End of daughter’s four-year quest for memorial to POWs
- Credit: Matthew Usher
A daughter is celebrating the successful conclusion of a four-year campaign for a memorial to be installed at the site of a former Japanese prisoner of war camp, where her father was enslaved during the Second World War, and where 60 men died.
Linda Nicholls and husband Kevin have just returned from Japan where they attended the unveiling of a memorial built on the site of the former prison camp.
Mrs Nicholls' father, Corporal Arthur Robert Jones, of the 6th Norfolk Regiment, was one of hundreds trapped in forced labour when Britain surrendered to Japan in 1942.
Cpl Jones, from East Dereham, along with 295 other British soldiers, was transferred to Tokyo 13B Omi Camp in May 1943, where he stayed until the war ended in 1945.
Sixty men died during their two-and-a-half-year incarceration, including 15 from Norfolk, four from Suffolk and one from Cambridgeshire. Cpl Jones died in 2008, aged 90.
Mrs Nicholls and her husband, from Gaywood in King's Lynn, campaigned for several years to get a memorial at the site, after discovering during their visit in 2010 that, while there was a memorial at all of the other camp sites, there was none at Omi.
The couple joined the British Ambassador, Tim Hitchens at the unveiling, alongside representatives from the Japanese Ministry of Foreign Affairs, families and representatives of the former Omi prisoners.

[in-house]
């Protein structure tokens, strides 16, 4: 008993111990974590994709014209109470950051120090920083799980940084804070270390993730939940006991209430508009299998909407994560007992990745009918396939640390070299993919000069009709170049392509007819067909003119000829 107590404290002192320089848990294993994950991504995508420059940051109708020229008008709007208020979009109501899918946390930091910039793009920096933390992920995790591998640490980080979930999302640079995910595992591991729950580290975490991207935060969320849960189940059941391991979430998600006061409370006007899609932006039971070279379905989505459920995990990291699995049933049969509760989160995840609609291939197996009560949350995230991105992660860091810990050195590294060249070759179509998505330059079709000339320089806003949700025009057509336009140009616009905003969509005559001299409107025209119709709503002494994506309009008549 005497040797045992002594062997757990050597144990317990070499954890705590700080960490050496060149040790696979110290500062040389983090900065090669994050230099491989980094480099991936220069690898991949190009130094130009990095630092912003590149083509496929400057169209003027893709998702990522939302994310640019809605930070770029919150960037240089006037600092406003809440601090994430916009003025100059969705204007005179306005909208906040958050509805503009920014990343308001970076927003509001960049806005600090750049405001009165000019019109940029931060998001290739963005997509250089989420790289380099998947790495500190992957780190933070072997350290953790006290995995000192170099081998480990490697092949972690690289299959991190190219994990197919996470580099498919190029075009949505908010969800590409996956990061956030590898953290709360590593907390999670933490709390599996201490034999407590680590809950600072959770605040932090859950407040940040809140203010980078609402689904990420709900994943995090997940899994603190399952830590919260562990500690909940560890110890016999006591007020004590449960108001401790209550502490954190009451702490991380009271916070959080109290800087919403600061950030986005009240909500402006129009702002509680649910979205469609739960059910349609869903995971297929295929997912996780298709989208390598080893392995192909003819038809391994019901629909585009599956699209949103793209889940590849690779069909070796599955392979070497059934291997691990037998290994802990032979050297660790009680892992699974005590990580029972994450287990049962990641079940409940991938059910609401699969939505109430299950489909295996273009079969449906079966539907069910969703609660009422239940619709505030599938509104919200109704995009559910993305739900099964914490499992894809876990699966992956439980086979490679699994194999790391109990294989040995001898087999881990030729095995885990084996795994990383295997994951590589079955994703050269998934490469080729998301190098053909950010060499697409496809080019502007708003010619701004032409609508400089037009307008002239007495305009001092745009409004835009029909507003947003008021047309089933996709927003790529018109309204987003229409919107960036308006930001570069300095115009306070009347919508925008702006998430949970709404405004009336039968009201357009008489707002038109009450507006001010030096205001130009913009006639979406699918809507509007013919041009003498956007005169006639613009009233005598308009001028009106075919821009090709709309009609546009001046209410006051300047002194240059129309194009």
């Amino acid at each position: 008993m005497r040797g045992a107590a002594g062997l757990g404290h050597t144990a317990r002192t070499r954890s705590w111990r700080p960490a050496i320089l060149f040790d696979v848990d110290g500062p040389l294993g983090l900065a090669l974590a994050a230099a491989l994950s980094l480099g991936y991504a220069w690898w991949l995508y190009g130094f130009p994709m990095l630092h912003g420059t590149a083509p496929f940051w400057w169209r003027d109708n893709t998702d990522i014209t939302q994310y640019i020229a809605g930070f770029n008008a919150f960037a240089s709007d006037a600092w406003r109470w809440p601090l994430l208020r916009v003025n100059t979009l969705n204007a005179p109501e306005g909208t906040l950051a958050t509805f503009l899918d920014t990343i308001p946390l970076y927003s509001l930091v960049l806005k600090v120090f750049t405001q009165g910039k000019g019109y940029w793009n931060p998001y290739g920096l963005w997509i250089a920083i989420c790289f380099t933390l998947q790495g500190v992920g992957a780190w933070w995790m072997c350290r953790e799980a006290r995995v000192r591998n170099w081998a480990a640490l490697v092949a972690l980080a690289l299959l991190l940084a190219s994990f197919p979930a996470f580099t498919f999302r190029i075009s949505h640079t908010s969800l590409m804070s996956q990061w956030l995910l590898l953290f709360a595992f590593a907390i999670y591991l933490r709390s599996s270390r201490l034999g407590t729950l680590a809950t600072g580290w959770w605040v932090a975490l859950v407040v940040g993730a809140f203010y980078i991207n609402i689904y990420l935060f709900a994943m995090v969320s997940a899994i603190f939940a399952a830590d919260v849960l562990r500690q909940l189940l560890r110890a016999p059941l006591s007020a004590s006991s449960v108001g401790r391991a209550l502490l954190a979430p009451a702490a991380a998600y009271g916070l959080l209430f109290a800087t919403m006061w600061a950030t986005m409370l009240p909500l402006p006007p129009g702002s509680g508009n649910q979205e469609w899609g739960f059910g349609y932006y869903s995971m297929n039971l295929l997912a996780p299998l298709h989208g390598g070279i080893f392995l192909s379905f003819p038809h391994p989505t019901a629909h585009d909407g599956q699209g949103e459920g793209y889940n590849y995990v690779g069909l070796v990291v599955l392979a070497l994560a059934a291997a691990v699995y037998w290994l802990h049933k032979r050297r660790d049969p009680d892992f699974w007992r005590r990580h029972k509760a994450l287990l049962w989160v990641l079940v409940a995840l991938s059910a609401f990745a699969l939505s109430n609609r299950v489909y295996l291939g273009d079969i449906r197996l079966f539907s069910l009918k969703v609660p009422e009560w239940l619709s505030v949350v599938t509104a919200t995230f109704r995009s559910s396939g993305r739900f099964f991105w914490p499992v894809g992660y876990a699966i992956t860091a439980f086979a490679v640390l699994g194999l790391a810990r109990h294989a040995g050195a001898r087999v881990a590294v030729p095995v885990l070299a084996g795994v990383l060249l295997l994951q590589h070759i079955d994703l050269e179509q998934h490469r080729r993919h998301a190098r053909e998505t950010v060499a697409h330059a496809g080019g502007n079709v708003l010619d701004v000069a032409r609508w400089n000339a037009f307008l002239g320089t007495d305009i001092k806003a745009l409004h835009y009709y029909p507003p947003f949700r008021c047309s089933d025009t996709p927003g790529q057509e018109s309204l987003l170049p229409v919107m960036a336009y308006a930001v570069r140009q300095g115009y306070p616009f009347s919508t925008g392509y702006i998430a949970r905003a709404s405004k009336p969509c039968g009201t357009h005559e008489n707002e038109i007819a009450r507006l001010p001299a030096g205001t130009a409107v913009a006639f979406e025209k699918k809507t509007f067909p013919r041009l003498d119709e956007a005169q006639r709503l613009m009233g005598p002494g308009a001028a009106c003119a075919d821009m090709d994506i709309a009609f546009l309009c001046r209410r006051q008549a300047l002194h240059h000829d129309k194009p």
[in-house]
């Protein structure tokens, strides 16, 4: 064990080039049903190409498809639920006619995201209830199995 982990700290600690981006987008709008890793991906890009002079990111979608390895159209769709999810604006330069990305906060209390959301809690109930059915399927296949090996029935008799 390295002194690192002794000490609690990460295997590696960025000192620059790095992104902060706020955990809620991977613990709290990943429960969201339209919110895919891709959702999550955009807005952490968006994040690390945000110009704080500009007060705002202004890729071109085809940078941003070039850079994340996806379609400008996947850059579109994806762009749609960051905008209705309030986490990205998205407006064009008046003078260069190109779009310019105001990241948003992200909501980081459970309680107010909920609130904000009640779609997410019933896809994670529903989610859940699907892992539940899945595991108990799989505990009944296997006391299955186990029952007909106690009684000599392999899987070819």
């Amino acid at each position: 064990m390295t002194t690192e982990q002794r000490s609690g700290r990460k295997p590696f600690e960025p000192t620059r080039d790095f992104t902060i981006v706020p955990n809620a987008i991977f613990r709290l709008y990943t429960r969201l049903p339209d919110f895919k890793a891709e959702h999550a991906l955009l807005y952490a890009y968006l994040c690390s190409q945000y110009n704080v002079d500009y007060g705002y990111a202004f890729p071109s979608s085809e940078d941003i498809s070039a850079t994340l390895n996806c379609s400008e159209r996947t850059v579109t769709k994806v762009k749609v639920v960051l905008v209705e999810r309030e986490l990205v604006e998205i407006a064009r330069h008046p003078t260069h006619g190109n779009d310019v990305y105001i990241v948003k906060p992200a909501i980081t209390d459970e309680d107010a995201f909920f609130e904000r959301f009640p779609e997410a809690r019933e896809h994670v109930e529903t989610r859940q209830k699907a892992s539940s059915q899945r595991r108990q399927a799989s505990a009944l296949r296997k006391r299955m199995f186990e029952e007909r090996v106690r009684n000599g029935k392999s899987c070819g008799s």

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Mrs Nicholls, a mother of two and retired occupational therapy assistant, said: 'We started this journey almost four years ago and to have it completed is really special in honouring those who died and also remembering the sacrifice made by those who survived.
'We cannot imagine what the POWs went through but, perhaps it is worth thinking about, when we feel times are tough, that it is nothing compared to what they endured during their time at Omi.
'We also believe strongly that this monument offers peace and reconciliation between Britain and Japan and hopefully contributes in some small way in making this world a better place for us all. The memorial cost £150,000 and far exceeds anything we hoped for.'
Back in 2010, after being shown the site, the couple had met the British ambassador and discussed the possibilities of getting a memorial erected, and after three years of wait and frustration, the pair got a response in spring 2013 to promise the installation of a memorial by the Denka Kaguku Company, which the inmates worked for during the war.
The Japanese chemical manufacturing company built the memorial on its own factory land.
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